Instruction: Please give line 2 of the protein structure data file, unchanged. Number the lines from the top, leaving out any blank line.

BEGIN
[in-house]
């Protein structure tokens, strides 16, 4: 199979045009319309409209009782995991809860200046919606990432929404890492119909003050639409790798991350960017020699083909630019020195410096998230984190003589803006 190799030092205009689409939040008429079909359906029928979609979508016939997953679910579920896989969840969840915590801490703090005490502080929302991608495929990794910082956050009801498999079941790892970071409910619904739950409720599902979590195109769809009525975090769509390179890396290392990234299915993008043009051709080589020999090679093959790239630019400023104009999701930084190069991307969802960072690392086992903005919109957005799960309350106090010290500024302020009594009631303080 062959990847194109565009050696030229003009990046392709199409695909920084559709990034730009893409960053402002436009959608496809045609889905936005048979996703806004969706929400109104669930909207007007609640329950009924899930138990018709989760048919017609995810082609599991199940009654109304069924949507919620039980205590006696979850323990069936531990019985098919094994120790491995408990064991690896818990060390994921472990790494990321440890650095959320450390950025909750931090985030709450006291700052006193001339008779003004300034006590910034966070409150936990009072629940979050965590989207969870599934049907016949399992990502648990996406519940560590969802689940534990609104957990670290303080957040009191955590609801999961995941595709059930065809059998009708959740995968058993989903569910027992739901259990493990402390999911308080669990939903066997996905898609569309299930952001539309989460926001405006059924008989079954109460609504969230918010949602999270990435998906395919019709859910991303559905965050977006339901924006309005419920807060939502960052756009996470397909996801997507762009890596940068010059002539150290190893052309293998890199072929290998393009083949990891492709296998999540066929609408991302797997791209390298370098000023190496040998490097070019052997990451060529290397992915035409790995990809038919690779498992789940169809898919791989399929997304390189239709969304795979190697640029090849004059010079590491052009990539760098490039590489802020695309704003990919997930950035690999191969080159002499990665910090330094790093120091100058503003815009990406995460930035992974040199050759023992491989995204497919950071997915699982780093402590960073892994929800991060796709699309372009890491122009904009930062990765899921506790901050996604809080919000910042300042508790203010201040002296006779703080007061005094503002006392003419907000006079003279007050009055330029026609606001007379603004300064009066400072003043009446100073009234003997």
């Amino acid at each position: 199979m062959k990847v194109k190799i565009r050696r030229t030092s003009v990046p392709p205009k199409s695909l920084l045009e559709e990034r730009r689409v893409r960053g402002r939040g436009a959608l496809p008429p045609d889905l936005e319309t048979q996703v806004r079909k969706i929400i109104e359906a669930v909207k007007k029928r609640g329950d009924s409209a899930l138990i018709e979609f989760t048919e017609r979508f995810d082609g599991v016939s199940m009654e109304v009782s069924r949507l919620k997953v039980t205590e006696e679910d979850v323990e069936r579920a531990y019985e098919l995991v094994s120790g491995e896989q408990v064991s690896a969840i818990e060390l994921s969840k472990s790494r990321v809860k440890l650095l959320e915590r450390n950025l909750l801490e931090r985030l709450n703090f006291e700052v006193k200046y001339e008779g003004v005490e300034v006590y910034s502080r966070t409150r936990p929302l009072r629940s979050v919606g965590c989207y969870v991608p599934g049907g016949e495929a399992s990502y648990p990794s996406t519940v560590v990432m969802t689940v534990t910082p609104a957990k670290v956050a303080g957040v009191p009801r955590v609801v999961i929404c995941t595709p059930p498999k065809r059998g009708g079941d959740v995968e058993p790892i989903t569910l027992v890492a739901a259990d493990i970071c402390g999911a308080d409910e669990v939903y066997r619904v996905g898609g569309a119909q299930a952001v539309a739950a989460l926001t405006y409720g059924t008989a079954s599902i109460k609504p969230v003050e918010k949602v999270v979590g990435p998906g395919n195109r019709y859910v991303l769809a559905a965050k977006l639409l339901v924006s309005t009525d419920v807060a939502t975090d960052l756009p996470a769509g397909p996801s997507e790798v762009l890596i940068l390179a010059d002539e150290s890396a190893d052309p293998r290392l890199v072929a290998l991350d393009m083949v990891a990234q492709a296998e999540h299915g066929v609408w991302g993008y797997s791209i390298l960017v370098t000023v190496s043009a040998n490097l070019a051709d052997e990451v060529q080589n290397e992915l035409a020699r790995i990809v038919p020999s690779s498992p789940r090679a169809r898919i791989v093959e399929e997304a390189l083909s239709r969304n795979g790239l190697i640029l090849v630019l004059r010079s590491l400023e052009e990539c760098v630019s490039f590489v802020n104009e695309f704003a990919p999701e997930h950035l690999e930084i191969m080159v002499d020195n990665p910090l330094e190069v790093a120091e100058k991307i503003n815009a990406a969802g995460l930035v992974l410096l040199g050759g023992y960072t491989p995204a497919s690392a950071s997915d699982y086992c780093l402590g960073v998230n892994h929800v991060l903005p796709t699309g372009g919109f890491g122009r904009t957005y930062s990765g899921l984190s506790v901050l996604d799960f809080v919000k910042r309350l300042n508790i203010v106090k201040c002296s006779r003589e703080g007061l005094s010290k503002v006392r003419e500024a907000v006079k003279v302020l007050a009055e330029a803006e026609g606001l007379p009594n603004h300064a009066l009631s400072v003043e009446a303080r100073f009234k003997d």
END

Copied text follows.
């Protein structure tokens, strides 16, 4: 199979045009319309409209009782995991809860200046919606990432929404890492119909003050639409790798991350960017020699083909630019020195410096998230984190003589803006 190799030092205009689409939040008429079909359906029928979609979508016939997953679910579920896989969840969840915590801490703090005490502080929302991608495929990794910082956050009801498999079941790892970071409910619904739950409720599902979590195109769809009525975090769509390179890396290392990234299915993008043009051709080589020999090679093959790239630019400023104009999701930084190069991307969802960072690392086992903005919109957005799960309350106090010290500024302020009594009631303080 062959990847194109565009050696030229003009990046392709199409695909920084559709990034730009893409960053402002436009959608496809045609889905936005048979996703806004969706929400109104669930909207007007609640329950009924899930138990018709989760048919017609995810082609599991199940009654109304069924949507919620039980205590006696979850323990069936531990019985098919094994120790491995408990064991690896818990060390994921472990790494990321440890650095959320450390950025909750931090985030709450006291700052006193001339008779003004300034006590910034966070409150936990009072629940979050965590989207969870599934049907016949399992990502648990996406519940560590969802689940534990609104957990670290303080957040009191955590609801999961995941595709059930065809059998009708959740995968058993989903569910027992739901259990493990402390999911308080669990939903066997996905898609569309299930952001539309989460926001405006059924008989079954109460609504969230918010949602999270990435998906395919019709859910991303559905965050977006339901924006309005419920807060939502960052756009996470397909996801997507762009890596940068010059002539150290190893052309293998890199072929290998393009083949990891492709296998999540066929609408991302797997791209390298370098000023190496040998490097070019052997990451060529290397992915035409790995990809038919690779498992789940169809898919791989399929997304390189239709969304795979190697640029090849004059010079590491052009990539760098490039590489802020695309704003990919997930950035690999191969080159002499990665910090330094790093120091100058503003815009990406995460930035992974040199050759023992491989995204497919950071997915699982780093402590960073892994929800991060796709699309372009890491122009904009930062990765899921506790901050996604809080919000910042300042508790203010201040002296006779703080007061005094503002006392003419907000006079003279007050009055330029026609606001007379603004300064009066400072003043009446100073009234003997």